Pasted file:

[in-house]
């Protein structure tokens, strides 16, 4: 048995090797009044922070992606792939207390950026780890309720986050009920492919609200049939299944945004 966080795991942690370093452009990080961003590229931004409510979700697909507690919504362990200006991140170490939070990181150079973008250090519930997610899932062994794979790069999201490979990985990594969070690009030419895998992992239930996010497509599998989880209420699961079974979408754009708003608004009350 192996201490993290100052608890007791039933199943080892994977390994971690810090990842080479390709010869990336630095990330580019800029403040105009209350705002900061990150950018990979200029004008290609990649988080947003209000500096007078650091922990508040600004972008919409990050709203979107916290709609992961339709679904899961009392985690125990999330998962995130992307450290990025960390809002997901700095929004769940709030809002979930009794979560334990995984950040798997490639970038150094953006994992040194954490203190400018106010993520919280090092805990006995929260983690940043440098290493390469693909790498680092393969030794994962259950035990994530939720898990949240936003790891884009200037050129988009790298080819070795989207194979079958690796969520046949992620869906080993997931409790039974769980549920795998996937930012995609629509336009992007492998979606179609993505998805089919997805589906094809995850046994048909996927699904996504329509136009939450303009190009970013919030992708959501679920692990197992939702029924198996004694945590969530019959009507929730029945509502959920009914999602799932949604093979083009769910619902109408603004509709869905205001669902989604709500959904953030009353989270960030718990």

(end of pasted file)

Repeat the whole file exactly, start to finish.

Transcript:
[in-house]
């Protein structure tokens, strides 16, 4: 048995090797009044922070992606792939207390950026780890309720986050009920492919609200049939299944945004 966080795991942690370093452009990080961003590229931004409510979700697909507690919504362990200006991140170490939070990181150079973008250090519930997610899932062994794979790069999201490979990985990594969070690009030419895998992992239930996010497509599998989880209420699961079974979408754009708003608004009350 192996201490993290100052608890007791039933199943080892994977390994971690810090990842080479390709010869990336630095990330580019800029403040105009209350705002900061990150950018990979200029004008290609990649988080947003209000500096007078650091922990508040600004972008919409990050709203979107916290709609992961339709679904899961009392985690125990999330998962995130992307450290990025960390809002997901700095929004769940709030809002979930009794979560334990995984950040798997490639970038150094953006994992040194954490203190400018106010993520919280090092805990006995929260983690940043440098290493390469693909790498680092393969030794994962259950035990994530939720898990949240936003790891884009200037050129988009790298080819070795989207194979079958690796969520046949992620869906080993997931409790039974769980549920795998996937930012995609629509336009992007492998979606179609993505998805089919997805589906094809995850046994048909996927699904996504329509136009939450303009190009970013919030992708959501679920692990197992939702029924198996004694945590969530019959009507929730029945509502959920009914999602799932949604093979083009769910619902109408603004509709869905205001669902989604709500959904953030009353989270960030718990």